Chris Greatwich's goal to remember
MANILA, Philippines - The immediate reaction of most was a confused sense of excitement. The small contingent of Filipino fans onhand at National Stadium in Male' erupted in joy while the dedicated Maldivian loyalists in the crowd descended into stunned silence.
It was clear that the Azkals had just scored the go-ahead goal in the 104th minute of play of the AFC Challenge Cup semifinals match. What wasn't clear was which player had booted in the crucial score that would eventually lift the Philippines to a 3-2 win over the host nation.
Eventually it became clear that it was Chris Greatwich – the Westminster, England-born midfielder – who had been in the right place at the right time to tap in the game-winner.
And who else would it be?
Greatwich has been responsible for many of the Azkals' most memorable scores, particularly his goals against Singapore and Vietnam in their landmark 2010 Suzuki Cup campaign that ignited a football craze in the basketball-dominated archipelago.
Still, Greatwich feels that this moment trumps those from four years ago.
"I think this goal is the most important goal I have scored in my career. The goals in the Suzuki Cup and our team's performance that competition was the catalyst for the resurgence of football of football in the Philippines but ultimately I think this goal has more significance as it led us to the final of a major competition," the 30-year-old Greatwich tells Rappler.
After Greatwich was substituted in just minutes prior with the game deadlocked at 2-2, Greatwich's pregnant wife Samantha implored him to "score that winning goal" via Twitter, to which the husband dutifully complied.
The victory has propelled the Philippines to a finals showdown with Palestine on Friday, May 30. At stake is an invitation to the Asian Cup in Australia in January of 2015, a tournament that the Philippines has never previously qualified for.
'A lot has changed'
Much has changed for Philippine football since Greatwich first joined the Philippine men's national football squad in 2004. The country now has a professional league, the 2009-christened United Football League, where Greatwich plays for Kaya FC.
As football has gained ground in prominence domestically, the players who cap for the country and their preparation have improved too, says Greatwich.
"A lot has changed, most notably the caliber of players we have now throughout our squad," said Greatwich. "If you look at our 23-man squad, there is high competition for places on every position. Even the players who didn't make the squad would probably be starters back when I started.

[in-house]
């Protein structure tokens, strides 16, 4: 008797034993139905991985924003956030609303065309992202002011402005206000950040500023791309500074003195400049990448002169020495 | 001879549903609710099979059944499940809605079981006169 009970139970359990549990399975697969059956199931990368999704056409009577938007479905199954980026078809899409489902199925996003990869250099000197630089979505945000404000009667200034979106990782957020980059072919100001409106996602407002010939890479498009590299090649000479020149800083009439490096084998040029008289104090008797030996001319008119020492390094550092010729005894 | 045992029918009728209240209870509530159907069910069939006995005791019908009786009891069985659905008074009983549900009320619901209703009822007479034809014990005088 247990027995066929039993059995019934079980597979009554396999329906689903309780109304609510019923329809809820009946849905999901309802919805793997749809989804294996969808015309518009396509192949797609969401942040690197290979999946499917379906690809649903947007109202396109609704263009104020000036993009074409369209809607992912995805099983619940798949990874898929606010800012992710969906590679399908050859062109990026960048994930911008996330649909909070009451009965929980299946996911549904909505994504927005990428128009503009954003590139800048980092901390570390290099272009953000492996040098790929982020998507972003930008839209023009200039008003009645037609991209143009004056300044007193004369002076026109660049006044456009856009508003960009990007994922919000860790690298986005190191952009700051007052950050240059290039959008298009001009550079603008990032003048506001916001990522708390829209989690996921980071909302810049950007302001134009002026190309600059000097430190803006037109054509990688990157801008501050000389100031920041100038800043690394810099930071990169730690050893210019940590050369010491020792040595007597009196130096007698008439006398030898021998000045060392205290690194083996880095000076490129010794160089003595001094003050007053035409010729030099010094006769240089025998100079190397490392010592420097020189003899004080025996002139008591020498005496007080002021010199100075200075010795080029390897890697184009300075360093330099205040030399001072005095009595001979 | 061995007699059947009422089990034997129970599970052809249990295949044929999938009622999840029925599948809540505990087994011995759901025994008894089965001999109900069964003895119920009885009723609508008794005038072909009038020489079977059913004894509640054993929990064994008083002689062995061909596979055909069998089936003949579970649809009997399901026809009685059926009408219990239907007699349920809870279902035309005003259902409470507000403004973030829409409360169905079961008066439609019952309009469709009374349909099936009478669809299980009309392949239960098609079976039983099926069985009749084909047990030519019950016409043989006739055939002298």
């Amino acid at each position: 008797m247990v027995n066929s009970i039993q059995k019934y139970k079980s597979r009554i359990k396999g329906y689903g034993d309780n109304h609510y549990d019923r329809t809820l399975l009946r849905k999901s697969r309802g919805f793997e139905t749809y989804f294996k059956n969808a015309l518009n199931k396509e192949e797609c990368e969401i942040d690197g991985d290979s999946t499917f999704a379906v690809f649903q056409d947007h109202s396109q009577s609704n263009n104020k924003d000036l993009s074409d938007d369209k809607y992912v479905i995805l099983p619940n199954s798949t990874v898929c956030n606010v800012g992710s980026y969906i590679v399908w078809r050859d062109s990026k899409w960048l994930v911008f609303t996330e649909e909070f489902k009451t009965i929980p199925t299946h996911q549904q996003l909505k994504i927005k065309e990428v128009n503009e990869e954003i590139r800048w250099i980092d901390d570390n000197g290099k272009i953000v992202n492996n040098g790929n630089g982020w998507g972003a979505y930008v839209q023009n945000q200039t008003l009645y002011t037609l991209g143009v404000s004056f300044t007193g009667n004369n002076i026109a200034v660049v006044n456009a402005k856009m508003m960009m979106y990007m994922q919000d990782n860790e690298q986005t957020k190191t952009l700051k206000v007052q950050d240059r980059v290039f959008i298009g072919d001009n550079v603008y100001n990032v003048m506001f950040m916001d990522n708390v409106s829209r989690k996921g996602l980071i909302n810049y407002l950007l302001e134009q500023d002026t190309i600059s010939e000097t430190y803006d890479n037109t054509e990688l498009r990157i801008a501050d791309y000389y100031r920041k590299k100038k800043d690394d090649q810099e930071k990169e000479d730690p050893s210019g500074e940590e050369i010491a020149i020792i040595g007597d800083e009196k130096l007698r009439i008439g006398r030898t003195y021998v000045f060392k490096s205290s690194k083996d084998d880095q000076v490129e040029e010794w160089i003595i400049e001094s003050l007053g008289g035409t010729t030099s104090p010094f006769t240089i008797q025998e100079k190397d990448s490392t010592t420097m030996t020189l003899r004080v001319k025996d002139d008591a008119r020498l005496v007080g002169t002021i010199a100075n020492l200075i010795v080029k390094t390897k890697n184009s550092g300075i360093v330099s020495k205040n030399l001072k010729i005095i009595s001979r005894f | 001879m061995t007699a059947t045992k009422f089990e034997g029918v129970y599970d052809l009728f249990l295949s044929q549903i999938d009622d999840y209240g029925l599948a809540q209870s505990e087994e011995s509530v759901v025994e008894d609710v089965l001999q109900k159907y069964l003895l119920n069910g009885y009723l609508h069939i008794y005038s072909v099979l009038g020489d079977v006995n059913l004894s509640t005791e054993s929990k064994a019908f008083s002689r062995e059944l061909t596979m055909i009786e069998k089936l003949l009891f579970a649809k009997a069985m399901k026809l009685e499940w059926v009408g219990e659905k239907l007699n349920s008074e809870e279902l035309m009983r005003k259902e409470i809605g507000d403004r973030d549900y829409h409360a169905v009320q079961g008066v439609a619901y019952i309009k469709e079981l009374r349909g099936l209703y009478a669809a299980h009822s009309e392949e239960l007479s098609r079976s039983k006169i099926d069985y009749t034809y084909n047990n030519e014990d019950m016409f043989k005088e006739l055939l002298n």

"The other main difference is how we've been able to prepare. Going to Middle East for training camps and playing friendlies has been a great way to build a cohesive team which was never the case back when I started. We would get together locally and train one or two weeks before playing a tournament."
Under new coach Thomas Dooley, a former captain of the United States squad, the Azkals have evolved into a more aggressive team, Greatwich feels, focusing more on efficient passing and attacking.
"The coach has his own philosophy on how the team should play and I think we have adapted quickly," said Greatwich.
The team's inspired play has dared the team to dream bigger, none more so than their coach who competed at the 1994 and 1998 editions of the FIFA World Cup.
“We want to play at the next level, that is not a secret," Dooley was quoted on the Challenge Cup's website. "We came over here to win the Challenge Cup. We want to play at the next level which is the Asian Cup so we want to play against those big guys, not to win something, but to play with them and that is our biggest goal.
“When you play and believe in it you will be successful so that’s why we are going step-by-step. And right now the biggest thing we can do is write a new history in the next game so we want to prepare the team to write history."
Palestine has been formidable through four games in the Challenge Cup, but they're beatable for a motivated, coordinated Azkals squad. The two nations last clashed in 2012, with the Azkals triumphing 4-3 on the strength of a Phil Younghusband brace and a goal each from Angel and Juan Luis Guirado.
The Philippines is ranked 140th in the world, while Palestine is 25 slots lower at 165.
A win in this tournament just weeks prior to the World Cup will spark a resurgence in the Azkals-mania that was so instrumental to the grassroots progression of the sport that Pelé coined "The Beautiful Game."
"We have seen Palestine play a little bit and they are obviously a good team; you don't make a final of a competition without being one," said Greatwich. "We will watch video before our game with them and figure out the game plan." - Rappler.com
Ryan Songalia is the sports editor of Rappler, a member of the Boxing Writers Association of America (BWAA) and a contributor to The Ring magazine. He can be reached at firstname.lastname@example.org. An archive of his work can be found at ryansongalia.com. Follow him on Twitter: @RyanSongalia.
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